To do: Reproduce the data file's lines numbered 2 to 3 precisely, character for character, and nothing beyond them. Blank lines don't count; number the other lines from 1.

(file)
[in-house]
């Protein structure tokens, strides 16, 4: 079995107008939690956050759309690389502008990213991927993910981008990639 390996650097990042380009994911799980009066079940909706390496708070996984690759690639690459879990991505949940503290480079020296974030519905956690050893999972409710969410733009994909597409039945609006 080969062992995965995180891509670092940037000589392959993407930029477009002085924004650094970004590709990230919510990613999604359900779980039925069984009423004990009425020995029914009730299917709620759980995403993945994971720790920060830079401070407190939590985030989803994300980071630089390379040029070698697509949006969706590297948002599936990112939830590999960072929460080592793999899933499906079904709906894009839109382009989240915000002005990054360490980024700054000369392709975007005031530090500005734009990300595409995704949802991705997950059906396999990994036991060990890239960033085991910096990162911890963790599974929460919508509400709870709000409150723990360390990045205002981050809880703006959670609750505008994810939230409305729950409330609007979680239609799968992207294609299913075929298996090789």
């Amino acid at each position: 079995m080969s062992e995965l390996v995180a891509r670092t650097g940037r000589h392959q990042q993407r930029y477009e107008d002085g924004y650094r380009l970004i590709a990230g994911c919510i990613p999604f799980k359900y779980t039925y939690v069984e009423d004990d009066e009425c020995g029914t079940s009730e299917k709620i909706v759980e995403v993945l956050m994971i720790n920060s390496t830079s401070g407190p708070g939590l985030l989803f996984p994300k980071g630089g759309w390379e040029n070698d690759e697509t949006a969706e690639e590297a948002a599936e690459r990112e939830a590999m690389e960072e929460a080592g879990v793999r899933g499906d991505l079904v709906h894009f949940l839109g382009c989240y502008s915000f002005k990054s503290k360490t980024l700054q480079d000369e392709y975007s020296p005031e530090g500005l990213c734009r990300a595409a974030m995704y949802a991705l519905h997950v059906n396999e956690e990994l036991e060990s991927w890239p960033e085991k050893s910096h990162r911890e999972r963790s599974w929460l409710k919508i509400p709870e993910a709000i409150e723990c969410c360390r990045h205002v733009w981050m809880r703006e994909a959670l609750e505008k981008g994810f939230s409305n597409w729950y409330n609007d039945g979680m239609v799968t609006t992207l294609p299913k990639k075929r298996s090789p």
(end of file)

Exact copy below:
């Protein structure tokens, strides 16, 4: 079995107008939690956050759309690389502008990213991927993910981008990639 390996650097990042380009994911799980009066079940909706390496708070996984690759690639690459879990991505949940503290480079020296974030519905956690050893999972409710969410733009994909597409039945609006 080969062992995965995180891509670092940037000589392959993407930029477009002085924004650094970004590709990230919510990613999604359900779980039925069984009423004990009425020995029914009730299917709620759980995403993945994971720790920060830079401070407190939590985030989803994300980071630089390379040029070698697509949006969706590297948002599936990112939830590999960072929460080592793999899933499906079904709906894009839109382009989240915000002005990054360490980024700054000369392709975007005031530090500005734009990300595409995704949802991705997950059906396999990994036991060990890239960033085991910096990162911890963790599974929460919508509400709870709000409150723990360390990045205002981050809880703006959670609750505008994810939230409305729950409330609007979680239609799968992207294609299913075929298996090789």
């Amino acid at each position: 079995m080969s062992e995965l390996v995180a891509r670092t650097g940037r000589h392959q990042q993407r930029y477009e107008d002085g924004y650094r380009l970004i590709a990230g994911c919510i990613p999604f799980k359900y779980t039925y939690v069984e009423d004990d009066e009425c020995g029914t079940s009730e299917k709620i909706v759980e995403v993945l956050m994971i720790n920060s390496t830079s401070g407190p708070g939590l985030l989803f996984p994300k980071g630089g759309w390379e040029n070698d690759e697509t949006a969706e690639e590297a948002a599936e690459r990112e939830a590999m690389e960072e929460a080592g879990v793999r899933g499906d991505l079904v709906h894009f949940l839109g382009c989240y502008s915000f002005k990054s503290k360490t980024l700054q480079d000369e392709y975007s020296p005031e530090g500005l990213c734009r990300a595409a974030m995704y949802a991705l519905h997950v059906n396999e956690e990994l036991e060990s991927w890239p960033e085991k050893s910096h990162r911890e999972r963790s599974w929460l409710k919508i509400p709870e993910a709000i409150e723990c969410c360390r990045h205002v733009w981050m809880r703006e994909a959670l609750e505008k981008g994810f939230s409305n597409w729950y409330n609007d039945g979680m239609v799968t609006t992207l294609p299913k990639k075929r298996s090789p």